State v. Gibson

CourtUnited States State Supreme Court of North Dakota
Citation284 N.W. 209,69 N.D. 70
Decision Date20 February 1939

69 N.D. 70
284 N.W. 209


Supreme Court of North Dakota.

Cr. 132.
Aug. 31, 1938.
Rehearing Denied Feb. 20, 1939.

[284 N.W. 211]

On Petition for Rehearing.

Syllabus by the Court.

1. Following State v. Hagen, 54 N.D. 136, 208 N.W. 947, it is held: “the district court has no power to entertain a motion for a new trial made after the time for appeal has elapsed. An appeal from the judgment and a motion for a new trial are independent remedies, and the taking of an appeal does not extend the time within which the motion for the new trial must be made.”

2. A “confession”, as the term is employed in criminal law, is an acknowledgment in express terms by a person of his guilt of a crime, while an admission is an acknowledgment, direct or implied, of some fact or circumstance which in itself is insufficient to show guilt of a crime, but which is pertinent and tends in connection with the proof of other facts to prove such guilt.

3. In order to be admissible as evidence in a criminal action, a confession must be freely and voluntarily made.

4. An admission, not amounting to a confession, need not be proven to have been made freely and voluntarily in order to be admissible in evidence against the accused in a criminal action.

5. A written statement: “I killed my husband to protect my oldest daughter. I am writing this with my own free will. No one ever helped me to do this,” is not a confession but an admission, and is without the scope of the confessions-rule.

6. The bias of a witness, and his interest in the event of the prosecution, are not collateral, and may always be proved to enable the jury to estimate his credibility. It is competent as tending to impeach a witness, to show the witness's bias, prejudice or hostility against, or friendship in favor of, a party, and the extent and cause thereof.

7. Rulings on hypothetical questions submitted to medical experts considered, and for reasons stated in the opinion, held to be proper.

8. The constitutional right of a defendant in a criminal action, not to be compelled to be a witness against himself, is not violated by the introduction in evidence of his testimony voluntarily given at a coroner's inquest.

9. Certain rulings made by the court relating to the admission of evidence considered and held non-prejudicial.

10. When oral instructions are given to a jury in a criminal action, exceptions in writing to all instructions given or refused must be filed in the office of the Clerk of the District Court in which the action is tried within twenty days from the filing of the instructions, and unless such exceptions are filed, all objections to the instructions given, or to the refusal to instruct, are waived.

11. Section 9459, C.L.1913, which reads: “No person can be convicted of a murder or manslaughter or of aiding suicide, unless the death of the person alleged to have been killed and the fact of the killing by the accused as alleged, are each established as independent facts; the former by direct proof and the latter beyond a reasonable doubt; but in no case upon a plea of not guilty, shall the confession or admission of the accused, in writing or otherwise, be admissible to establish the death of the person alleged to have been killed,” is construed, and it is held: (1) It is only the fact of death that must be established by direct proof, and (2) the fact of the killing by the accused as alleged must be established beyond a reasonable doubt, but may be established by any competent evidence either direct or circumstantial, including the confession or admission of the accused.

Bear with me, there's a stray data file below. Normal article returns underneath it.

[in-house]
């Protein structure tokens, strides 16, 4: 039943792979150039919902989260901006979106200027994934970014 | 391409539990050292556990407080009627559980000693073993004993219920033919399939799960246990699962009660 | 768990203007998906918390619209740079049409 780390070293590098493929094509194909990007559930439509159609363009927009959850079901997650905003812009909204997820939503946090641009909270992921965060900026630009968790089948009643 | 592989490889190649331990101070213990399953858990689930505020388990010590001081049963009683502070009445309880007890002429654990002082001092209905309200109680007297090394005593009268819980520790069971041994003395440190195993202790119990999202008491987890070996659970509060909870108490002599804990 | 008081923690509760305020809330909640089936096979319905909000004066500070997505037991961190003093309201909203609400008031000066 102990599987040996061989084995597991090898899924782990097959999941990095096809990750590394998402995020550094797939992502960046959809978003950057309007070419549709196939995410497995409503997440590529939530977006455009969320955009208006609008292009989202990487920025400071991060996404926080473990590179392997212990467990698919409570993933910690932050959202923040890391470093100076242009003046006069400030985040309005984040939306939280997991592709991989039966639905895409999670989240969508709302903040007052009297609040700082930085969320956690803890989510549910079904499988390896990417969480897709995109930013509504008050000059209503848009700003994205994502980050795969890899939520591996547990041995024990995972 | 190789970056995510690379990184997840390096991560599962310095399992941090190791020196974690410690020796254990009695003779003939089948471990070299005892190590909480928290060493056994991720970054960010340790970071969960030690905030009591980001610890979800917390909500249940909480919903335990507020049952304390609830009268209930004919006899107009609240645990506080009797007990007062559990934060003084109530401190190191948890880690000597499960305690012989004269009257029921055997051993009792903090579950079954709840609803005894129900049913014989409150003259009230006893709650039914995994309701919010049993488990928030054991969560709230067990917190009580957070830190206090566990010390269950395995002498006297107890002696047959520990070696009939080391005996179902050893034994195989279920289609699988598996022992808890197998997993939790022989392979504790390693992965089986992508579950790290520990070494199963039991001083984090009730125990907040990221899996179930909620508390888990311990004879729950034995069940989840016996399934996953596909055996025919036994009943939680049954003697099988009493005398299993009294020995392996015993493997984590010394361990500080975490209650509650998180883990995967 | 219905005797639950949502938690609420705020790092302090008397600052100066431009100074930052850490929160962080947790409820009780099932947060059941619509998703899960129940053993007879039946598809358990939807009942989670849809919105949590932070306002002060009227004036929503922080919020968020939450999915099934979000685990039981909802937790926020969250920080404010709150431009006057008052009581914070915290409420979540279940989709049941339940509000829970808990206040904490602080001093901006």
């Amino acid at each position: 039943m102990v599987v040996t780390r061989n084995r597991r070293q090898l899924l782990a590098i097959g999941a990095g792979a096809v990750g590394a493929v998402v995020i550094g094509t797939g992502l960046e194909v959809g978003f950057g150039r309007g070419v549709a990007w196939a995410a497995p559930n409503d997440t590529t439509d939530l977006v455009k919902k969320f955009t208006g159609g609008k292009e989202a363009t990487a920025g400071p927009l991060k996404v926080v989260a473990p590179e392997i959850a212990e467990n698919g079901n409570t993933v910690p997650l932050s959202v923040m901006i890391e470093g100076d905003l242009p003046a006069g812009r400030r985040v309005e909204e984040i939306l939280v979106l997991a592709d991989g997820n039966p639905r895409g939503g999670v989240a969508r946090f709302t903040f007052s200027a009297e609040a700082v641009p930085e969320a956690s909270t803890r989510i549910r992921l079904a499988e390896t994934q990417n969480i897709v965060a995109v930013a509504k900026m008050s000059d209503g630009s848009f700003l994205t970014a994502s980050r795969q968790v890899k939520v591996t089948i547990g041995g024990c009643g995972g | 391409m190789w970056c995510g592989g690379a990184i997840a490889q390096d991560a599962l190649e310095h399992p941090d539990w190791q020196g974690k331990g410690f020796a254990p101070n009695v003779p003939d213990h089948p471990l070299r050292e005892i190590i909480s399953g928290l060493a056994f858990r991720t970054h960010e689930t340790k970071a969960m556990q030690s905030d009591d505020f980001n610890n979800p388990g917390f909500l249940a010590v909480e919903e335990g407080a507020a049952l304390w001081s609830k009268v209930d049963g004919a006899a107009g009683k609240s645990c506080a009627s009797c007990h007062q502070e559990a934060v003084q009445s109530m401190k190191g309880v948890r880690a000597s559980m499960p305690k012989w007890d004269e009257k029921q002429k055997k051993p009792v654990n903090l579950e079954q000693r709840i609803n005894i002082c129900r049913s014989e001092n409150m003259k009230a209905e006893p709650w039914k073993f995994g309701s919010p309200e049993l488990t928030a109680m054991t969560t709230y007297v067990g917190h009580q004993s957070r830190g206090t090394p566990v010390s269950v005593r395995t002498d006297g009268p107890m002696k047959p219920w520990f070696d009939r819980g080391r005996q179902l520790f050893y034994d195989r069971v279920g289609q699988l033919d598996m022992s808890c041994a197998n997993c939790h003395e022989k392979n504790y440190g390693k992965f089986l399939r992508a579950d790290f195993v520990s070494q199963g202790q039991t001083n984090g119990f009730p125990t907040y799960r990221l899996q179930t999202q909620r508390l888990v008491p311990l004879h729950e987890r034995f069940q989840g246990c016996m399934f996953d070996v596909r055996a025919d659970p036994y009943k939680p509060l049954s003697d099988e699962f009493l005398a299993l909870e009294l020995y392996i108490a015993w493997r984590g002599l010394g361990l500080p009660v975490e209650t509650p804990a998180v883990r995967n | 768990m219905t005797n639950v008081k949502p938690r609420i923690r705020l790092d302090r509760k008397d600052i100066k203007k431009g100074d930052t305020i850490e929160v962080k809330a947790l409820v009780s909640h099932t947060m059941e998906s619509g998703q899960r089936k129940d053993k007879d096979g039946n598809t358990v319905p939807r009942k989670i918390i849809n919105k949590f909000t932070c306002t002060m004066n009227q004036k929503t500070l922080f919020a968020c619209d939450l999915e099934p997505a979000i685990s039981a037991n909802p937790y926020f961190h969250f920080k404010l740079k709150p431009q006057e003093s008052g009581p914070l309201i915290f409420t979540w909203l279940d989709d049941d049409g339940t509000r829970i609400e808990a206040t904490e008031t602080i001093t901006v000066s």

12. It is held, for reasons stated in the opinion, that no error was committed in submitting to the jury the question whether the defendant was guilty of murder in the second degree.

13. The control of the remarks of counsel, during a criminal trial, is a matter largely in the discretion of the trial court, and where the remarks objected to are such as under the attending circumstances would not be likely to prejudice the cause of the accused in the minds of honest and intelligent men, the failure of the court to strike out the remarks, or caution the jury against them, does not constitute prejudicial error.

14. Under the laws of North Dakota, the Supreme Court, after hearing an appeal in a criminal action, must give judgment without regard to technical errors, or defects, or exceptions which do not affect the substantial rights of the parties.

15. The evidence is considered and, for reasons stated in the opinion, held to be sufficient to sustain a verdict of murder in the second degree.

Appeal from District Court, Burleigh County; McKenna, Special Judge.

Gladys R. Gibson was convicted of the crime of murder in the second degree, and she appeals from the judgment of conviction and from orders denying her motions for a new trial.


[284 N.W. 212]

Starke & Starke, of Dickinson, and Keohane & Kuhfeld, of Beach, for appellant.

P. O. Sathre, Atty. Gen., and Theo. Kellogg, State's Atty., and H. A. Mackoff, Asst. State's Atty., both of Dickinson, for the State.


The defendant was convicted of the crime of murder in the second degree, in the District Court of Burleigh County upon a change of venue from Stark County, and sentenced to fifteen years imprisonment in the penitentiary for the murder of her husband, Nathaniel Gibson. Sentence was pronounced June 29, 1935. On July 20, 1935, the defendant moved for a new trial. On July 26, 1935, the trial court entered an order denying such motion. Thereafter the defendant made a second motion for a new trial based upon all the grounds and assignments of error specified in the former motion and also upon certain additional specifications of error. The second motion was noticed to be heard on November 2, 1935. The trial court denied the second motion for a new trial on the ground that the motion came too late and that the court was without jurisdiction to entertain it. This appeal is taken from the judgment of conviction and from the said two orders denying the motions for a new trial.